Robot due to enter New Zealand mine as gas holds up rescue
GREYMOUTH, New Zealand |
GREYMOUTH, New Zealand (Reuters) - New Zealand plans to use a robot to help in the search for 29 men trapped in a coal mine for nearly three days, as frustration grew over the slow pace of a rescue hampered by the risk of toxic, flammable gases.
There has been no contact with the miners since an explosion ripped through the Pike River colliery on the rugged west coast of New Zealand's South Island on Friday, with authorities saying gas levels meant that it was still too dangerous to enter.
Anger and frustration has been growing over the stalled rescue, with New Zealand authorities being questioned over the preparedness of a mining industry thought to be among the most safety-conscious in the world to cope with such a disaster.
"These are very testing times and families are feeling high levels of fear, anxiety and frustration," Prime Minister John Key told a news conference on Monday.
A robot provided by the New Zealand Defence Force is being modified to allow it to safely enter the mine where high levels of flammable methane gas are still being recorded, to see if the main shaft was blocked in the explosion.
Special equipment to measure and analyse gas levels has also been flown in from Australia, and seismic equipment was also to be used to search for any signs of life.
The robot is expected to enter the mine on Monday afternoon, after it has been modified to ensure it does not generate sparks which could ignite any methane within the shaft.
"Everybody's frustrated, everybody's upset, everyone's hurting," said Laurie Drew, whose 21-year-old son, Zen, is among the trapped men. But he added: "We've got faith that they're going to come out...."
Drilling of a 15 cm-diameter (six inch-diameter) shaft on a steep hillside above the mine had been underway since Sunday night, and is now believed to have reached two-thirds of the estimated 162 metre depth to the main mine shaft, which is dug horizontally into the side of a mountain range.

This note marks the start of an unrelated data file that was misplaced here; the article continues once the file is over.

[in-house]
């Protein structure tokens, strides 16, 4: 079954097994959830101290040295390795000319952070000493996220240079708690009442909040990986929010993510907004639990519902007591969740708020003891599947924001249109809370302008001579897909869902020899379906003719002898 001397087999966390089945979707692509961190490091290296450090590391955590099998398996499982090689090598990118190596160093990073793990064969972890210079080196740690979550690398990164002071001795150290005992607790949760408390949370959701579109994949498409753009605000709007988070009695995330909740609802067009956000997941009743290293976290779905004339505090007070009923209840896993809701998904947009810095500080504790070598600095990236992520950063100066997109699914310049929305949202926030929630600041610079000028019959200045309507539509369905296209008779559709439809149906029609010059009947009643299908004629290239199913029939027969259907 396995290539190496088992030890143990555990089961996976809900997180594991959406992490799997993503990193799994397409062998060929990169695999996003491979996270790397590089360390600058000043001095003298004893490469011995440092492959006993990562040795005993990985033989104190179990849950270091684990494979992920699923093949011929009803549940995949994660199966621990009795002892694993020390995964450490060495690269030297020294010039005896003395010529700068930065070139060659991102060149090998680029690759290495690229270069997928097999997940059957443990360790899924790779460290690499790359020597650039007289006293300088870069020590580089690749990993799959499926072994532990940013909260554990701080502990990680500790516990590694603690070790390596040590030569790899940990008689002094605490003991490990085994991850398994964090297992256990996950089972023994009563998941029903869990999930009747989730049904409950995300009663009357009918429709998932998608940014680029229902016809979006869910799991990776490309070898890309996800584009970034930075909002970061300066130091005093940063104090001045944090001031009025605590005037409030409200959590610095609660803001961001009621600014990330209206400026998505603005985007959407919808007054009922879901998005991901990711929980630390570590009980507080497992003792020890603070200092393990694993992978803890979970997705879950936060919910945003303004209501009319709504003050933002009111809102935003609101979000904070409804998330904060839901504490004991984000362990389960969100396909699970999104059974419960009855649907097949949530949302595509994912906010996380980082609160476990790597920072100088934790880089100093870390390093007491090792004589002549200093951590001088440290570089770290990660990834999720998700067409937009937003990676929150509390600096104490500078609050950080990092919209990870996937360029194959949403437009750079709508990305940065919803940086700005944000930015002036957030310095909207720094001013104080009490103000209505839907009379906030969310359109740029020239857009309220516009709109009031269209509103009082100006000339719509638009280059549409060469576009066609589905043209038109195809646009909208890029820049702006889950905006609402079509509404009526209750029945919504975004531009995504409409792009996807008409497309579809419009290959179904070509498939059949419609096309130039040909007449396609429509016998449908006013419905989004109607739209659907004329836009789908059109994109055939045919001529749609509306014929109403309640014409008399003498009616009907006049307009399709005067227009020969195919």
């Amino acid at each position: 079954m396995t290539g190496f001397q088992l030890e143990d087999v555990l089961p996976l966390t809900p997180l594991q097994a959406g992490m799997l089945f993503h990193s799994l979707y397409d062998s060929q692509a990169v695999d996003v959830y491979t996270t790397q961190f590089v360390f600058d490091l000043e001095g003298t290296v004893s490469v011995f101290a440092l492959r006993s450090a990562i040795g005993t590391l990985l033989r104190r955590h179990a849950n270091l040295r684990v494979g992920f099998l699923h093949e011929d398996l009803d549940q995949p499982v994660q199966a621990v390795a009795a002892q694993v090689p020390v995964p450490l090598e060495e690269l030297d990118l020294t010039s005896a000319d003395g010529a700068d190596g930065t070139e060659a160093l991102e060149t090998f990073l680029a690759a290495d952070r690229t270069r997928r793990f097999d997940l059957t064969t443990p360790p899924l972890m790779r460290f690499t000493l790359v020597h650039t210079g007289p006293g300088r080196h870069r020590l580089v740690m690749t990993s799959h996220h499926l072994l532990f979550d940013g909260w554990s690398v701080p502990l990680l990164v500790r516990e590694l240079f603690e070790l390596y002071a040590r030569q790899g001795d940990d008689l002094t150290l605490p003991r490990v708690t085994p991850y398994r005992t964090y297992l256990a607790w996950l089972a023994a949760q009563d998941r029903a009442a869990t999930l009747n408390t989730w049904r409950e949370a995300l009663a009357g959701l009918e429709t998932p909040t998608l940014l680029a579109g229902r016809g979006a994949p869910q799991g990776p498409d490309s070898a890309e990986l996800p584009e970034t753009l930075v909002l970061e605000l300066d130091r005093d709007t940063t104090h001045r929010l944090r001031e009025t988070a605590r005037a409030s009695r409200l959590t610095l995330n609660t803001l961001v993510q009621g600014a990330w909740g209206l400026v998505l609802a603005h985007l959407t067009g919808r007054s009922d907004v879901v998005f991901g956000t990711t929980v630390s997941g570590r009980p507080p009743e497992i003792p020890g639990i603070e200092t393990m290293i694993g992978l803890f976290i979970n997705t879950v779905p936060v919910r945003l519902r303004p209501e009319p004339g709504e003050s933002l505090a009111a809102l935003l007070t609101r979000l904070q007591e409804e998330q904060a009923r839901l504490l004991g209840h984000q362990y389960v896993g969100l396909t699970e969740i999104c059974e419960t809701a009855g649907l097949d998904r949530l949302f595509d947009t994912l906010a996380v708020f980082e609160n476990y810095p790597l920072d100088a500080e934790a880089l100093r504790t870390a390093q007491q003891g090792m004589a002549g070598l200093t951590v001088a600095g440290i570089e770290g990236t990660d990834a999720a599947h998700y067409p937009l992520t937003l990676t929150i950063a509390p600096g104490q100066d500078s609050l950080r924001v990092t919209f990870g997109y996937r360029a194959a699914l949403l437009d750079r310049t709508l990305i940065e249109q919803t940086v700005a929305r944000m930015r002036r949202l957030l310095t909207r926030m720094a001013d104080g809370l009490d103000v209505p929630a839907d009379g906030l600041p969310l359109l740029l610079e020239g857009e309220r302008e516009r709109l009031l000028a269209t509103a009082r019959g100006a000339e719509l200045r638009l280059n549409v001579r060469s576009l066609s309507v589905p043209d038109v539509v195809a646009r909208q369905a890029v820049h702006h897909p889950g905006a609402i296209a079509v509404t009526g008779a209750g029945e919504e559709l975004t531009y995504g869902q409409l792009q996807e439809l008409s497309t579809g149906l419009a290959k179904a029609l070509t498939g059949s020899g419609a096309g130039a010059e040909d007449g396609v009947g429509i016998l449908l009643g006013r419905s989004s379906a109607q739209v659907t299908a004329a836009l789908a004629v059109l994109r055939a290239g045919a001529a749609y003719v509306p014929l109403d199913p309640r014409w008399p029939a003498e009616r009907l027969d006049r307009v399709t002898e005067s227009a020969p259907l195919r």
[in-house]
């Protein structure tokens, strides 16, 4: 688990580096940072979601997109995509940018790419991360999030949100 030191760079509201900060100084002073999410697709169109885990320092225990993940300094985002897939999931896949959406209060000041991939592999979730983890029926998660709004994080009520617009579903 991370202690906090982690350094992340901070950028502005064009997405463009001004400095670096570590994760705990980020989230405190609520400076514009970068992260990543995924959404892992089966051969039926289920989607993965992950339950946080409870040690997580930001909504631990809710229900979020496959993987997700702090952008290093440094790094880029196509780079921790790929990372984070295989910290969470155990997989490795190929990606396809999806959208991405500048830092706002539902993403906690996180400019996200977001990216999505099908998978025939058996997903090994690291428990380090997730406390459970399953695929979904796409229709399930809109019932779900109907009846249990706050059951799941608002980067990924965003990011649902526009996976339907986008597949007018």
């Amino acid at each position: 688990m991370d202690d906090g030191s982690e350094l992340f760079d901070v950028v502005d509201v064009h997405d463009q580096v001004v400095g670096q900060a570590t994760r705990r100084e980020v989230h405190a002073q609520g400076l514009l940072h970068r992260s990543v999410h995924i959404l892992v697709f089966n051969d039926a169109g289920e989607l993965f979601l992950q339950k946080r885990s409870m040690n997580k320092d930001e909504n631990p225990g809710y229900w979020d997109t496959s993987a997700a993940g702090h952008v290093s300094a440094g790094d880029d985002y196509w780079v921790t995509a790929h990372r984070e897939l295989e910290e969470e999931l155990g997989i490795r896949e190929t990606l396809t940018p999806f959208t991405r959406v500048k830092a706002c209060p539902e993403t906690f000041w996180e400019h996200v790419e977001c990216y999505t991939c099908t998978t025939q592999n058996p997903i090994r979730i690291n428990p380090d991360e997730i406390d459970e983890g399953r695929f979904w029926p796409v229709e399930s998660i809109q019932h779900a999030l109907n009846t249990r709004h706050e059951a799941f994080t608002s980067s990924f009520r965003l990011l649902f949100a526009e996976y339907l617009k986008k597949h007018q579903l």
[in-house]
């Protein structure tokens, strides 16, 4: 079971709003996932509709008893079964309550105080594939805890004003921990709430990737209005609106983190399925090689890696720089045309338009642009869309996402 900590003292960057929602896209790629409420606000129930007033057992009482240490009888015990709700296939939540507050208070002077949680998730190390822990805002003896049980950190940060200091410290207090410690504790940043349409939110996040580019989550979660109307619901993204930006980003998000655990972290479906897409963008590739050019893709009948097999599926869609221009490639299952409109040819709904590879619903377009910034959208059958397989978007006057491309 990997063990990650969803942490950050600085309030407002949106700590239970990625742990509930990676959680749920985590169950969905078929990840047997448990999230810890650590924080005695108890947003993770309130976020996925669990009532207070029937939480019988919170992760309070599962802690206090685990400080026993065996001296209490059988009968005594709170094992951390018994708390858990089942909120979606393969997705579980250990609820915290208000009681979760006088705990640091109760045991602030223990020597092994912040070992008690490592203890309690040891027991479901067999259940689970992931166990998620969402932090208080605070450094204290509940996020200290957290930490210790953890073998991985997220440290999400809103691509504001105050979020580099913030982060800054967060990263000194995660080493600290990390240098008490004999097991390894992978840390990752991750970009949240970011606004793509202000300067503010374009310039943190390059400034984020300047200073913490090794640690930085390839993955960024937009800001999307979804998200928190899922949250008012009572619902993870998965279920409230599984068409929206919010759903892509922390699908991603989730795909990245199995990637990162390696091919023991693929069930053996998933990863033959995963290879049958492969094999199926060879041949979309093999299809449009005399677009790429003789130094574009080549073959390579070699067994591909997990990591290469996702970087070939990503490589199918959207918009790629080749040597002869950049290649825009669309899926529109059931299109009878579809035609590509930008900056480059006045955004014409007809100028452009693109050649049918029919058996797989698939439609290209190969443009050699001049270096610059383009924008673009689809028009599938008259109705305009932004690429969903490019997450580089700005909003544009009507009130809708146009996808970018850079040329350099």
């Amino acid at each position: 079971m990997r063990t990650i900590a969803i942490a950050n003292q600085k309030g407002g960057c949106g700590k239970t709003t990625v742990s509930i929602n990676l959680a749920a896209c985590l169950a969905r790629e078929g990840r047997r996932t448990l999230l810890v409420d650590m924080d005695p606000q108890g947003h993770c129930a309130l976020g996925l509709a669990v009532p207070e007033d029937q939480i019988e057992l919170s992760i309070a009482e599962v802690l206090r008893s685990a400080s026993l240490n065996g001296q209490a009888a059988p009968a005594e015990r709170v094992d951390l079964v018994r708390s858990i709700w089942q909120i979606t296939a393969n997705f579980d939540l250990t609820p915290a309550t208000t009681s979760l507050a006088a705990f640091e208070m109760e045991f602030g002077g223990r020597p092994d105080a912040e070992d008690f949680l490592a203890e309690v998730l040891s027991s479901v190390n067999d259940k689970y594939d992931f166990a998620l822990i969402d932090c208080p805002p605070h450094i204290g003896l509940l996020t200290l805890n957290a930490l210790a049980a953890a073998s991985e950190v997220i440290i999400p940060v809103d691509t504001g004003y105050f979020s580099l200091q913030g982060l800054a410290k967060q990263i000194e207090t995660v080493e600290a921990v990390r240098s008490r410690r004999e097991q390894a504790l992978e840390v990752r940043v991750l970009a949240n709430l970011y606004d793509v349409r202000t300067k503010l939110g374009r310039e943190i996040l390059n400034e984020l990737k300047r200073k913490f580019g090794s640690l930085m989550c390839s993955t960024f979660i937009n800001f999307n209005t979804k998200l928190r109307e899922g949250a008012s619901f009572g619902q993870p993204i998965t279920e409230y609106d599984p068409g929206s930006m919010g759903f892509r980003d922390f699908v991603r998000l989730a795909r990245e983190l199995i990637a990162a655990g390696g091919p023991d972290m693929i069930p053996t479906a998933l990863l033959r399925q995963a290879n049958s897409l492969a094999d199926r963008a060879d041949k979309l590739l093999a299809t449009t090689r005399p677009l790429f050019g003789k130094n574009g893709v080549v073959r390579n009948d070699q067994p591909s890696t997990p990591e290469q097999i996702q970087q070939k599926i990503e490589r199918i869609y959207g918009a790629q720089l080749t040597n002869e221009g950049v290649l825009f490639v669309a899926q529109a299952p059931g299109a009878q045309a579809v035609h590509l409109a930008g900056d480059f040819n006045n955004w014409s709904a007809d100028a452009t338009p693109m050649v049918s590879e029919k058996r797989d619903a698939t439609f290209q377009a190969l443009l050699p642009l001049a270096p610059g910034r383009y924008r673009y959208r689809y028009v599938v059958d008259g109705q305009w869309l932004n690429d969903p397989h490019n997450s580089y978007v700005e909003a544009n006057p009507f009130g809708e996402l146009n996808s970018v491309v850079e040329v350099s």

It is expected to break through to the mine shaft on Monday afternoon, and authorities hope to send down a camera and laser imaging equipment to look for any sign of the men, and a tube to constantly monitor the air quality.
Officials refused to speculate whether the men were still alive after being trapped with no food and, it is believed, limited water.
"The situation remains grave and every effort is being made to carry out a rescue," police commander Gary Knowles said. "We remain optimistic that this is a search and recovery operation."
The disaster follows the ordeal of 33 Chilean miners trapped in an underground chamber for two months before their dramatic rescue last month, when they were hoisted one by one to safety through a hole drilled 700 metres through rock.
An explosion of naturally occurring methane gas is thought to have caused the coal mine explosion. High levels of gas have been detected near mine ventilation shafts.
Authorities say it is possible that the miners have survived the blast and are sheltering in an area where the air is cleaner.
Tests on the air quality are being conducted every 30 minutes at the mine's shafts, and this will continue around the clock until they show levels falling to where it is safe to enter.
The trapped men range in age from 17 to 62 and include two Britons, two Australians and a South African. Two men escaped from the mine after the blast with moderate injuries.
With sunny skies for the first time in days, families were due to be taken back to mine, located in forest-clad mountains.
The isolated mine has been dug about 2.3 km (1.4 miles) into a mountain range, with the trapped men believed to be most of the way inside. There are ventilation shafts climbing vertically at least 100 metres to the surface to provide fresh air, and a compressed air line is still being pumped in.
(Additional reporting by Adrian Bathgate; Editing by Ed Davies)
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